After two MTA board meetings filled with passionate though civil debate over the alignment of the shortened 2-Clement, the MTA has finally settled on a terminus for the line. Instead of the two options that brought out well-organized opposition at previous meetings, 2-Clement buses will layover at an existing bus stop on the south side of Clement Street, just west of 14th Avenue – but only for six months. After that, the MTA will review the terminus location, and hopes to replace the line with an electric trolley bus that would run on California Street instead, taking advantage of existing overhead wires on Sutter, Presidio, and California Streets.
The final decision was made just in time to reap the cost savings from shortening the line that the MTA had already banked on in its current budget. The 2-Clement will be shortened from its current terminus near 33rd Avenue to Park Presidio, a move originally recommended in the Transit Effectiveness Project (TEP) due to low ridership on the final stretch of the line. Though the TEP is on hold for now, its recommendations helped inform service cuts the MTA made to close its $129 million budget gap in May, including shortening the 2-Clement.
Perhaps surprisingly, shortening the line didn’t bring out opposition, but finding a new spot for it to layover between runs brought several dozen Richmond residents and members of Congregation Beth Shalom to MTA board meetings in protest. The two options the MTA originally considered for the terminus – the east side of 14th Avenue just north of Geary Blvd, and the west side of Funston Avenue just north of Geary Blvd – were blasted by residents concerned about the safety and noise impact of buses on their streets. The MTA originally favored those two options because neither are in front of buildings, and both would offer close connectivity with the 28-19th Avenue and 38-Geary lines. The Clement Street terminus doesn’t offer as direct a connection, but staff ultimately concluded that riders wouldn’t be overly inconvenienced.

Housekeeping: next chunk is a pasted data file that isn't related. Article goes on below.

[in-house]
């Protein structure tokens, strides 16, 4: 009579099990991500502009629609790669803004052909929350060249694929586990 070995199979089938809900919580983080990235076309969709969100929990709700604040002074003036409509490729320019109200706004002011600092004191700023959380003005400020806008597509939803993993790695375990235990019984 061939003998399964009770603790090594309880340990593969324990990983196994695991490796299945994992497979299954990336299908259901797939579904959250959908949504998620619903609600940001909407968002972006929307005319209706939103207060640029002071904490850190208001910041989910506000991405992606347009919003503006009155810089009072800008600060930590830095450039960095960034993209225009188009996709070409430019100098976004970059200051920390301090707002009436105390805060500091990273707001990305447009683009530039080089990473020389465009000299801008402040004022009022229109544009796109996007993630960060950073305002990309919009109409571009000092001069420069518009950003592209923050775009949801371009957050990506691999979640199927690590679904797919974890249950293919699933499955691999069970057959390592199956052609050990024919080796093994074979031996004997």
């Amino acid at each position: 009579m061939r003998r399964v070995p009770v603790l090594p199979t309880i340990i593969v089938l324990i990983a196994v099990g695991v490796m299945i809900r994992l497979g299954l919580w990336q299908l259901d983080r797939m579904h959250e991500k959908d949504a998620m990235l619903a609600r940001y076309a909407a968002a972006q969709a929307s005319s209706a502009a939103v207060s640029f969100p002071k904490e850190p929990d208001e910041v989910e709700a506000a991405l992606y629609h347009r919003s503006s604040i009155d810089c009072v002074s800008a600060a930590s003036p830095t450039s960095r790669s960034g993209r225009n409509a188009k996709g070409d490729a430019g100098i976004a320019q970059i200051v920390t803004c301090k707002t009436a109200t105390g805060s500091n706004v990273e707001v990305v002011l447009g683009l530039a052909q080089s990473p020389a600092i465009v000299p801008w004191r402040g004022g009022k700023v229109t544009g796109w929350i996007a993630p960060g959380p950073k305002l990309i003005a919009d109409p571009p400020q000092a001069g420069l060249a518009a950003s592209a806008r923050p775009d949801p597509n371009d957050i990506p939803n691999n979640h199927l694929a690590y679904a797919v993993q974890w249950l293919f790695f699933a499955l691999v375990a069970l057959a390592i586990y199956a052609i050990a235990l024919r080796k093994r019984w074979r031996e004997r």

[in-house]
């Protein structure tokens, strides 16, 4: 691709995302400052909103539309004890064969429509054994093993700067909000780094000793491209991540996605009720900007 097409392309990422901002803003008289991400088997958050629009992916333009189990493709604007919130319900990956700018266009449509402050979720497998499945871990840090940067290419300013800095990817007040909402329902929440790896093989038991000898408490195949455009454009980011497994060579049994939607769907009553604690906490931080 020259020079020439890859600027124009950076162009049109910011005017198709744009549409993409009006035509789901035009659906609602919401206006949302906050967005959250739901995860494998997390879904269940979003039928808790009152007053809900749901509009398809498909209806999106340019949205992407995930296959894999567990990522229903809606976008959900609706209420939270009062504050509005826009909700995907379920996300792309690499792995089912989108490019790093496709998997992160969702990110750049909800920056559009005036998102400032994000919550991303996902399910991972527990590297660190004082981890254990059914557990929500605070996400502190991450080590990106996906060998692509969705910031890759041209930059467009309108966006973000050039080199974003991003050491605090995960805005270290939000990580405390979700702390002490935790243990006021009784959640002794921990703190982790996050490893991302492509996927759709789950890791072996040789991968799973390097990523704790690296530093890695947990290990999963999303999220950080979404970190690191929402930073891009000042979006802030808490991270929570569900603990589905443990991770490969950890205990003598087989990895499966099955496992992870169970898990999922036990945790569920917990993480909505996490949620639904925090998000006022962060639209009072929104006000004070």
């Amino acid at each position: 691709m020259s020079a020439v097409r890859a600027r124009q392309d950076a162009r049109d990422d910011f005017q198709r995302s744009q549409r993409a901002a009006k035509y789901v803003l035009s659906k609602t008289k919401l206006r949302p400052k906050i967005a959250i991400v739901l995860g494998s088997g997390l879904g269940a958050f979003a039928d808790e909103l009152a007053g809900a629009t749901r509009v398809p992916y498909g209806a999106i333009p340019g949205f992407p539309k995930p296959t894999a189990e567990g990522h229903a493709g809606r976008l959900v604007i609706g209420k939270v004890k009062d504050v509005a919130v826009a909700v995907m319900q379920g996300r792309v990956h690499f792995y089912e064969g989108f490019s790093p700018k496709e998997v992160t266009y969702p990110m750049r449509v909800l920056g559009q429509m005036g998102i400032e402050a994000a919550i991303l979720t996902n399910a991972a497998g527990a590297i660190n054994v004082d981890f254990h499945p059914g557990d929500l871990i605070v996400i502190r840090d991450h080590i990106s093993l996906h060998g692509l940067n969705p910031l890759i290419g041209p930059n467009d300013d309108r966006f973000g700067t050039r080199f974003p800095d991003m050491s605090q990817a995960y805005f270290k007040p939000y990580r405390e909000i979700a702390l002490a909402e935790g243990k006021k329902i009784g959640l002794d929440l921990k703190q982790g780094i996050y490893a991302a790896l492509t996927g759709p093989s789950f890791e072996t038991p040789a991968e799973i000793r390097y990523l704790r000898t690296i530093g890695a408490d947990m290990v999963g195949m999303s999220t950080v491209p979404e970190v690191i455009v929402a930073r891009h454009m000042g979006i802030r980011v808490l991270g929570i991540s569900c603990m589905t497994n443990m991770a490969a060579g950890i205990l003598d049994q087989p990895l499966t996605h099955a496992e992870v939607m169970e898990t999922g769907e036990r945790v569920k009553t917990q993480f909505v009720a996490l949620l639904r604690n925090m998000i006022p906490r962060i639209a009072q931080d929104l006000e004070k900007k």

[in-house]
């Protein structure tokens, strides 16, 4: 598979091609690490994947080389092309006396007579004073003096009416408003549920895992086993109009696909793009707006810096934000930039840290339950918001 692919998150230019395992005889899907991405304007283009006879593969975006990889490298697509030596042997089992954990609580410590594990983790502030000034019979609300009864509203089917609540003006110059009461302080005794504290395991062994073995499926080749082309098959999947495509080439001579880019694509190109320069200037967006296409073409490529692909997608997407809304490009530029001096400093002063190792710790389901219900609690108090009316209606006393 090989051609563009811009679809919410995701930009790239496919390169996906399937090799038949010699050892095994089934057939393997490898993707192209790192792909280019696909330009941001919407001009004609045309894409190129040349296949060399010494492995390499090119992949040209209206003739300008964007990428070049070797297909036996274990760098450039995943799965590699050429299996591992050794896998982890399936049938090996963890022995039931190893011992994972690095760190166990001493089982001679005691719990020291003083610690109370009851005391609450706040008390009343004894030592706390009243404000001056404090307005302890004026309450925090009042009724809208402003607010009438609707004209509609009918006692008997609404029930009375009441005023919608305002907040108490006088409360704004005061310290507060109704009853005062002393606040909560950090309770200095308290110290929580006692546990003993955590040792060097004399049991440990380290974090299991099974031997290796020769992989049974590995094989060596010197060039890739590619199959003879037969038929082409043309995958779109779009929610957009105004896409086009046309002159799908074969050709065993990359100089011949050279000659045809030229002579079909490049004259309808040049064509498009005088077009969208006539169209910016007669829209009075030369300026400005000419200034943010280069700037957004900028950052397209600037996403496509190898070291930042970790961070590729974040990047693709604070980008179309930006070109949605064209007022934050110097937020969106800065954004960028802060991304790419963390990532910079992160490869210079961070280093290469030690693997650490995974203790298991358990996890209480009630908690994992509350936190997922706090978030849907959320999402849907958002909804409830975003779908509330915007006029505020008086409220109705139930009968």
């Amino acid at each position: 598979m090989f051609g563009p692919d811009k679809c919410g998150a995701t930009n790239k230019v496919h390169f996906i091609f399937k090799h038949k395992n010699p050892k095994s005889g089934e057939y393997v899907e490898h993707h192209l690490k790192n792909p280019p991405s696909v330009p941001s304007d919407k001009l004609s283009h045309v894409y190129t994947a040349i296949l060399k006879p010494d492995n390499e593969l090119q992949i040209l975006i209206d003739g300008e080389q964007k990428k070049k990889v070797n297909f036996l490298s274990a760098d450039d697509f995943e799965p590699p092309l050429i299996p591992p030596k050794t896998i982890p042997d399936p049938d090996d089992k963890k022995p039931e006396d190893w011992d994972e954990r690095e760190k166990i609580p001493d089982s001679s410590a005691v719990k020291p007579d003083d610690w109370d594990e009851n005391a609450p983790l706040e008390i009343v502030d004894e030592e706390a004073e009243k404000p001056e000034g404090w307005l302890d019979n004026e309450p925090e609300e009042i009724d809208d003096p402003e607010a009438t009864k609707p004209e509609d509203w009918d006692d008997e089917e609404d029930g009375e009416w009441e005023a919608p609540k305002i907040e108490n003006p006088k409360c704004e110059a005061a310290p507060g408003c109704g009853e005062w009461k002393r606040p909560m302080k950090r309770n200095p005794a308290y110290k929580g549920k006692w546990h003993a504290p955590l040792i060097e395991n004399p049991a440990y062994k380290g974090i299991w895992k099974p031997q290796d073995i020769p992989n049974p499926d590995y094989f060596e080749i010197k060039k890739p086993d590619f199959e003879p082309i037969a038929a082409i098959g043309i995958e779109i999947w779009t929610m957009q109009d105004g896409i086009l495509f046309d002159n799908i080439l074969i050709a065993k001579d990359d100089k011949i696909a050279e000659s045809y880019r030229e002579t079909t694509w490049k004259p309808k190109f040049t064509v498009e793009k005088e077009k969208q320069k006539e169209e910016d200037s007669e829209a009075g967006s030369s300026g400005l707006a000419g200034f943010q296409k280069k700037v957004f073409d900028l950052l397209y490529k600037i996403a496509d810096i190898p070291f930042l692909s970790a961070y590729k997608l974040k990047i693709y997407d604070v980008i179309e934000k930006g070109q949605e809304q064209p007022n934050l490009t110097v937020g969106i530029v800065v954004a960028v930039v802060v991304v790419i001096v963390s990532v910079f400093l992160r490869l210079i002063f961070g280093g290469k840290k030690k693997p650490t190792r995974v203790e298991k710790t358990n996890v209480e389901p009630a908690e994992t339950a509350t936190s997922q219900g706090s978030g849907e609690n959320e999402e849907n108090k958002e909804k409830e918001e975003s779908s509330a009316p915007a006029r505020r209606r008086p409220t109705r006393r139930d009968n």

"We estimate that the transfer market is likely to be relatively small, in part because there are so many rich transit choices nearby," said the MTA’s Julie Kirschbaum.
Residents on 15th Avenue have already spoken out against the new alignment, since it is routed through 15th Avenue for a block on its way to 14th Avenue and Clement, but they may only have to live with the buses for six months. During the next several months, the MTA will research moving the last stretch of the line from Clement to California Street with a terminus near 8th Avenue and Clement, and converting it from motor coaches to electric trolley service.
"Sutter Street has both motor coach and trolley coach service right now, so we’re essentially operating four miles of motor coach service simply because we don’t have electric wires for the last three-quarters of a mile," explained Kirschbaum at the board meeting Tuesday. "We think that there’s an opportunity to pursue it, but we need additional time to work with both 2-Clement customers as well as merchants."
"We think it has environmental benefits as well as reliability benefits," said Kirschbaum. "We also think it will have cost savings."
If the 2-Clement is replaced with an electric trolley bus line and moved to California Street through the Inner Richmond, it would be the first time in over 100 years that Clement will essentially have no transit vehicles running on it, so it may be difficult to predict how riders and merchants will respond. Of course, if the current 2-Clement debate is any indication, the hardest part might be finding a terminus.